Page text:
Since agents will sometimes be on the road for a week or more at a time, it’s important that the wardrobe choices that make the cut never hinder operations. Clothes should be interchangeable across different formality levels and color combinations.

Not everyone can be the CEO who wears the exact same outfit every day, but we can all develop a personal uniform. Something that personifies our own style that has just enough variation that doesn’t look like you only packed one shirt for the trip.

Think logically about your attire and how you pack. Remember that spectrum of jeans I mentioned?  You can reasonably make two pairs of versatile trousers work on a week-long trip, and elevate them for a board meeting dinner, and dress them down for a national aquarium tour. It’s all about context and making sure you look the part for the event you’re attending.


Investing in your capsule wardrobe will save you time, energy, money, and embarrassment down the road.

Tip 4: Fine-tune your repertoire of on-the-road style and maintenance hacks

Everyone has his or her own hacks, and we all keep adding to and tweaking our lists of personal favorites.

My top-line recommendation, without question, is to re-visit the function tip mentioned above. Before buying or packing anything, make sure that all your clothes are super functional for the job we do.

  • Functional trouser hack: I recommend all your “work pants” have at least 1-2% elastane in them. If you do the research, you can easily find high-quality denim or chinos with a little stretch in them that don’t look like jeggings or yoga pants.
  • Jackets: Make sure your jackets have functional internal and external pockets. Just because we carry everything and the kitchen sink, doesn’t mean we need to look like a Sherpa doing it.
  • Accessories: Many of the cool-guy accessories we love come at the price of appearing too tactical. MOLLE medical bags work great and look fine on folks jumping out of helicopters, but other options that are also functional and not as visible to the onlooker should be considered.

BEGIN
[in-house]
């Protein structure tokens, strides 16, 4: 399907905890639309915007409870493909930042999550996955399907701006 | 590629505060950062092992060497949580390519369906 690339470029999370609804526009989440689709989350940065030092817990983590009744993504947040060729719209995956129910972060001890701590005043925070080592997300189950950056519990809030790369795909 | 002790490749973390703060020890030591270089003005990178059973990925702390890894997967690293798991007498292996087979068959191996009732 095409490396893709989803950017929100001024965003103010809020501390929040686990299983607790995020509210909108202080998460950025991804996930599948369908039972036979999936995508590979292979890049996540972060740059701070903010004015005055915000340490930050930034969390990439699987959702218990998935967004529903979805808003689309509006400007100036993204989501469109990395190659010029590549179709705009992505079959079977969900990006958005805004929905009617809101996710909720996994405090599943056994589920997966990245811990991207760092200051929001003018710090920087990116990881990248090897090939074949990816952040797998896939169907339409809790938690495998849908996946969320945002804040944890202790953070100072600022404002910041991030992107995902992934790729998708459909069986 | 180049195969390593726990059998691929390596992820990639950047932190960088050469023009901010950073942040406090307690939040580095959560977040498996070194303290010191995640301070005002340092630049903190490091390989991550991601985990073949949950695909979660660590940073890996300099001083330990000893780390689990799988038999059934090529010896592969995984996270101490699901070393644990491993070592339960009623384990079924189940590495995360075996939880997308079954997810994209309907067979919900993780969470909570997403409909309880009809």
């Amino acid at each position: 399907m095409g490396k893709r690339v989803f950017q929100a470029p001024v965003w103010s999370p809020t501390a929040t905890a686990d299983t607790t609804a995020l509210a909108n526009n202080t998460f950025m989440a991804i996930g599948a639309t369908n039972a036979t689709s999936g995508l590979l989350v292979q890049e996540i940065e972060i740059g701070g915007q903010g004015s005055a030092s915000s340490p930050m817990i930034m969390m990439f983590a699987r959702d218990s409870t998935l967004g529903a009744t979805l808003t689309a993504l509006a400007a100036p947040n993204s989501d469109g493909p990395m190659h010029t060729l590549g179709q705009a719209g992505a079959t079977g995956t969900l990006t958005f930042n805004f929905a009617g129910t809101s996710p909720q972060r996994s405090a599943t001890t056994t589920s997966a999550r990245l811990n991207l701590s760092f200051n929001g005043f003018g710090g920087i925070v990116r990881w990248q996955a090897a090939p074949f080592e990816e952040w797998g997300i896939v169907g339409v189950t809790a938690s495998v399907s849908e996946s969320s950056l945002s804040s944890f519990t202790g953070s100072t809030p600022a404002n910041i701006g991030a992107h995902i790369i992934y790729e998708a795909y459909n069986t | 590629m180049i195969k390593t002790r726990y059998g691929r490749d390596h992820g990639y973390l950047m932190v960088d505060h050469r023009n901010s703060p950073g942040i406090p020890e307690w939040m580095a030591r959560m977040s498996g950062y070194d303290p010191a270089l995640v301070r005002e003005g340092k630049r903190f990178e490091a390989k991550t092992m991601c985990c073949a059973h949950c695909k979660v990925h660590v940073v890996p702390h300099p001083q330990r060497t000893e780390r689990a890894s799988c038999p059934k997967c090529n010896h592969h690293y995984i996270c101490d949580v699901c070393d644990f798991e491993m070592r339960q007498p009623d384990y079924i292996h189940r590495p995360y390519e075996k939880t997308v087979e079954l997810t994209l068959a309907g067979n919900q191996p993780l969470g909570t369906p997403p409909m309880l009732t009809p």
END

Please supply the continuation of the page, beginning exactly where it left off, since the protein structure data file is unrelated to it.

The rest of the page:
It’s easy to look good on your home turf where you have your whole wardrobe at your disposal. But when you are traveling or with a client over 150 days per year, it’s important to have a tight road game as well.

Of all the tips and tricks that I can give you, one valuable thing I learned the hard way is to always check the iron and ironing board as soon as you check into a hotel. I can’t tell you how many times the iron in my hotel room has been missing or dirty. Had I not planned ahead, I would have been stuck rolling out on detail with luggage creases in my suit.

Forward thinking also extends to including things like Shout Wipes, a Mr. Clean Magic Eraser, and a simple sewing kit in your go bag. Never let a leaky coffee cup, a popped button, or a splash of spilled marinara sauce cramp your style.


If you want to up your EP style game, learn from your own experience and learn from the experience of others. Develop your own hacks and share them. Ask others about theirs. The collective wisdom that is available can help all of us.

We’ll be following up with more posts on executive protection style. Join the conversation, let me know what you think, and what your favorite EP wardrobe hacks are by connecting via Twitter, Instagram, or LinkedIn.


Photo by Brandon Mowinkel on Unsplash
George Grant

George L. Grant

Deputy Director of Operations

George is a former U.S. Marine and Operation Iraqi Freedom Veteran, who has worked with some of the most reputable security organizations in the world, including U.S. Federal Agencies, military, and Fortune 100 companies. He is a Certified Protection Professional through ASIS International, received his Bachelor’s Degree in Security Management/Information Security, and his MBA through Western Washington University.

George has been with AS Solution for over five years, spending time in several capacities within the company. For several years he conducted close protection on one of the company’s largest accounts, later transitioning in the Operational Headquarters where he managed the company’s recruitment strategy and implementation. George is currently the Embedded Division Deputy Director of Operations, overseeing and managing AS Solution’s fulltime protection teams.